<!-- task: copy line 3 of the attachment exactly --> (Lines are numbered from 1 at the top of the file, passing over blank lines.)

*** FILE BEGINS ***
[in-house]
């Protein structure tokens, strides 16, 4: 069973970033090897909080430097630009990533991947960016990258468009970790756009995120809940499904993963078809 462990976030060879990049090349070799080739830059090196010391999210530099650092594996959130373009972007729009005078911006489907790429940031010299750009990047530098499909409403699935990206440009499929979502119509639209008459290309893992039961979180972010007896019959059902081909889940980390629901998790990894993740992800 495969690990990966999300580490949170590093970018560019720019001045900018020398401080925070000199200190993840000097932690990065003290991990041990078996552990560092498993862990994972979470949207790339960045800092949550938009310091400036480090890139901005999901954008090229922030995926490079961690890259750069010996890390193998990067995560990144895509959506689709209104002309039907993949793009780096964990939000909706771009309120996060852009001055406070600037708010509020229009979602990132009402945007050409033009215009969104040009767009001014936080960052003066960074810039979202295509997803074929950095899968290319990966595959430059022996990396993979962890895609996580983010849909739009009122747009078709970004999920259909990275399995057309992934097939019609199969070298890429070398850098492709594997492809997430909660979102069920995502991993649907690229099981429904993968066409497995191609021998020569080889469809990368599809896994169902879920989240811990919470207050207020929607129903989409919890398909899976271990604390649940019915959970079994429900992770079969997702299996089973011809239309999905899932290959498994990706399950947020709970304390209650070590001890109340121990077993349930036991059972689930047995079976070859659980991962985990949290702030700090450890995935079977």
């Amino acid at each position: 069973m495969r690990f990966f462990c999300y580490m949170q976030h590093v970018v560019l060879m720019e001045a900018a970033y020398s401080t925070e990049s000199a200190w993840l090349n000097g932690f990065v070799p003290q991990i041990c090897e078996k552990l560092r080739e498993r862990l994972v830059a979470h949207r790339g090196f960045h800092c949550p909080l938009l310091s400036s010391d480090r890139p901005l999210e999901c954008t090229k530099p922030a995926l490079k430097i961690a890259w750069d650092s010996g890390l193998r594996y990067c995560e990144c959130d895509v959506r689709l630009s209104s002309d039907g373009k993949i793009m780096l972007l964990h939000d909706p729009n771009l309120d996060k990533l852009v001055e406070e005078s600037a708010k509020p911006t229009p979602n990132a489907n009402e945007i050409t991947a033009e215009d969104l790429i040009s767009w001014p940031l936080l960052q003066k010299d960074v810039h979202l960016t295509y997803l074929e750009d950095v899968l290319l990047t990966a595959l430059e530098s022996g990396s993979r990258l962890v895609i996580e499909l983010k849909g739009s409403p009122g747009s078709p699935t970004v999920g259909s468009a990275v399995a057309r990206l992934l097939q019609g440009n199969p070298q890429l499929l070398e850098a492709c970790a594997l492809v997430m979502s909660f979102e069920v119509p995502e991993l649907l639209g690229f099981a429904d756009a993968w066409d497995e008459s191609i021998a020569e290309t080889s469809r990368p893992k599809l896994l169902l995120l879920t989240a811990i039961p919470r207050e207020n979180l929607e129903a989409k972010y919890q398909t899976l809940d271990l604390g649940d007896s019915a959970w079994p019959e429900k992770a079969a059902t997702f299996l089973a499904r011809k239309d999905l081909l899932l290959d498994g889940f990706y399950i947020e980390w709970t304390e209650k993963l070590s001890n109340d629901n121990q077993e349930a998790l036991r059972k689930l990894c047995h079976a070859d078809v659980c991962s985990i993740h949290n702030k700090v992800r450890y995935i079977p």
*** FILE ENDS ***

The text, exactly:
């Amino acid at each position: 069973m495969r690990f990966f462990c999300y580490m949170q976030h590093v970018v560019l060879m720019e001045a900018a970033y020398s401080t925070e990049s000199a200190w993840l090349n000097g932690f990065v070799p003290q991990i041990c090897e078996k552990l560092r080739e498993r862990l994972v830059a979470h949207r790339g090196f960045h800092c949550p909080l938009l310091s400036s010391d480090r890139p901005l999210e999901c954008t090229k530099p922030a995926l490079k430097i961690a890259w750069d650092s010996g890390l193998r594996y990067c995560e990144c959130d895509v959506r689709l630009s209104s002309d039907g373009k993949i793009m780096l972007l964990h939000d909706p729009n771009l309120d996060k990533l852009v001055e406070e005078s600037a708010k509020p911006t229009p979602n990132a489907n009402e945007i050409t991947a033009e215009d969104l790429i040009s767009w001014p940031l936080l960052q003066k010299d960074v810039h979202l960016t295509y997803l074929e750009d950095v899968l290319l990047t990966a595959l430059e530098s022996g990396s993979r990258l962890v895609i996580e499909l983010k849909g739009s409403p009122g747009s078709p699935t970004v999920g259909s468009a990275v399995a057309r990206l992934l097939q019609g440009n199969p070298q890429l499929l070398e850098a492709c970790a594997l492809v997430m979502s909660f979102e069920v119509p995502e991993l649907l639209g690229f099981a429904d756009a993968w066409d497995e008459s191609i021998a020569e290309t080889s469809r990368p893992k599809l896994l169902l995120l879920t989240a811990i039961p919470r207050e207020n979180l929607e129903a989409k972010y919890q398909t899976l809940d271990l604390g649940d007896s019915a959970w079994p019959e429900k992770a079969a059902t997702f299996l089973a499904r011809k239309d999905l081909l899932l290959d498994g889940f990706y399950i947020e980390w709970t304390e209650k993963l070590s001890n109340d629901n121990q077993e349930a998790l036991r059972k689930l990894c047995h079976a070859d078809v659980c991962s985990i993740h949290n702030k700090v992800r450890y995935i079977p």